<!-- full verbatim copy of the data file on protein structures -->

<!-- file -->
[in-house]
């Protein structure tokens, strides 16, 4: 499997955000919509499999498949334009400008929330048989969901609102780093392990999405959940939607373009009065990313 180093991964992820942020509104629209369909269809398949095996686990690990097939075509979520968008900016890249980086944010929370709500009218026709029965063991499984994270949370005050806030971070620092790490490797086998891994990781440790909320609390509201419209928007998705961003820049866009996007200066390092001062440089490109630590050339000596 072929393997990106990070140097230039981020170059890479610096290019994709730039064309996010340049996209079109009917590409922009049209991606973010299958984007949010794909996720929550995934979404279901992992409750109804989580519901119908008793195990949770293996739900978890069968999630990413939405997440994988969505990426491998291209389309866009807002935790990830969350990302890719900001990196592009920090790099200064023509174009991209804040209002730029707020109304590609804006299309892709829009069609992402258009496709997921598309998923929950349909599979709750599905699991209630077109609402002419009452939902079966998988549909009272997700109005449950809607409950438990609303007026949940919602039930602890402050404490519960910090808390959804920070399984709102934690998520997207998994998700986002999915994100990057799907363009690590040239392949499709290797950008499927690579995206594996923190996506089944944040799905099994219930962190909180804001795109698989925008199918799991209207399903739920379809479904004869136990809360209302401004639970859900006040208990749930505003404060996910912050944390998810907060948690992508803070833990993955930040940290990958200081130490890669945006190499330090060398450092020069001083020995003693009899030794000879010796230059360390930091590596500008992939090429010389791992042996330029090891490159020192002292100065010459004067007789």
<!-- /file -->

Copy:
[in-house]
């Protein structure tokens, strides 16, 4: 499997955000919509499999498949334009400008929330048989969901609102780093392990999405959940939607373009009065990313 180093991964992820942020509104629209369909269809398949095996686990690990097939075509979520968008900016890249980086944010929370709500009218026709029965063991499984994270949370005050806030971070620092790490490797086998891994990781440790909320609390509201419209928007998705961003820049866009996007200066390092001062440089490109630590050339000596 072929393997990106990070140097230039981020170059890479610096290019994709730039064309996010340049996209079109009917590409922009049209991606973010299958984007949010794909996720929550995934979404279901992992409750109804989580519901119908008793195990949770293996739900978890069968999630990413939405997440994988969505990426491998291209389309866009807002935790990830969350990302890719900001990196592009920090790099200064023509174009991209804040209002730029707020109304590609804006299309892709829009069609992402258009496709997921598309998923929950349909599979709750599905699991209630077109609402002419009452939902079966998988549909009272997700109005449950809607409950438990609303007026949940919602039930602890402050404490519960910090808390959804920070399984709102934690998520997207998994998700986002999915994100990057799907363009690590040239392949499709290797950008499927690579995206594996923190996506089944944040799905099994219930962190909180804001795109698989925008199918799991209207399903739920379809479904004869136990809360209302401004639970859900006040208990749930505003404060996910912050944390998810907060948690992508803070833990993955930040940290990958200081130490890669945006190499330090060398450092020069001083020995003693009899030794000879010796230059360390930091590596500008992939090429010389791992042996330029090891490159020192002292100065010459004067007789």